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Memento Park

on September 16, 2014

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What do you do when you’ve shaken off years of Communist rule and are left with a whole lot of monumental statues? Well, some enterprising Hungarians found a solution. Take the statues, move them all to one space on the outskirts of Budapest and form a sort of Communist mini theme park around them.

It takes around 30 minutes on the bus to get to Memento Park – a not particularly interesting journey, it has to be said. But when you get off the bus at the stone masons yard, and look across the highway, you can see the larger statues, and start to get the kitschy feel of the place.

The entrance, featuring large statues of Lenin on one side, and Marx and Engels on the other, leads to the theme park proper, while across the road there us a sort of yard with a barrack-style building on either side – one of which has a colourful display of posters on the outside and a more serious photographic exhibition on the inside. Between the two is what’s referred to as Stalin’s grandstand, which has a big pair of Big Joe’s boots on the top. There’s a replica of the boots inside the barrack building and by standing close to them I can confirm that they’re around 6 feet tall – I’m five foot nine (sorry, but I’ve never learned to convert this to a metric measurement).

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I passed through the monumental sized entrance and paid my admission fee. (If you’re going to go, bypass the expensive organised tour from central Budapest which costs around 4,000 forints and get the local bus and pay the normal admission which costs 1,500 forints. If you buy a Budapest card during your stay like I did, travel to the park is free and you get a 20% reduction on the admission price. You can take photos without having to buy an additional photography pass, which is an irritating feature of many attractions in central Europe. And so, on to the statues, which feature a range of themes, and people, from the Communist era.

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This mural was appropriately epic
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Some of the statues, and their position in relation to each other, looked quite kitsch. From certain angles, for example, this guy looked like a goalkeeper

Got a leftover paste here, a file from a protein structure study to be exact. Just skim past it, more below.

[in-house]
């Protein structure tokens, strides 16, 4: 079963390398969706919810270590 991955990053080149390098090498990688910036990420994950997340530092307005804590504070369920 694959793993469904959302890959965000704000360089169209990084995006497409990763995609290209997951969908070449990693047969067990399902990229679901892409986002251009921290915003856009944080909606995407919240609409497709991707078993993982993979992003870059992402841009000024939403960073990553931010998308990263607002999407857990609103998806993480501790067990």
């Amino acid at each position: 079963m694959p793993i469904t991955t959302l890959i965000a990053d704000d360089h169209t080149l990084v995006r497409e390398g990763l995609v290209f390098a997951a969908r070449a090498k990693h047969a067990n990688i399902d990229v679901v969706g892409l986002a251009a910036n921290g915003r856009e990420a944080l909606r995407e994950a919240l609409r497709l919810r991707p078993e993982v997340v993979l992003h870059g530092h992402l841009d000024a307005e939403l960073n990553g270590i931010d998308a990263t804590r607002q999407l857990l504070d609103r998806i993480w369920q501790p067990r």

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These two, being close together, looked like they were doing some sort of boy band dance routineIMG_3503

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There was something Pythonesque about this lot, for anyone who’s seen Monty Python and the Holy Grail anyway
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And this one was just plain strange
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But you always know when you’re in a safe pair of hands
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This statue was my favourite – apart from being the biggest one in the park, it had a real feeling of movement to it, and the face was so expressive and determined
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The poster display was entertaining
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And there were some entertaining items in the gift shop
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Memento Park is a fairly small attraction – it didn’t take more than an hour to wander around and take lots of photos before walking back to the bus stop for the bus back to town. However it was a lot of fun – for someone who has no bad memories or family experiences of life under Communism. It is pretty kitsch, and there’s something ironic about people using these monumental sculptures and statues as a money making enterprise. So if you have a couple of hours to spare, and don’t mind spending one of them on an unexciting bus ride, Memento Park is definitely worth a visit. Enjoy!

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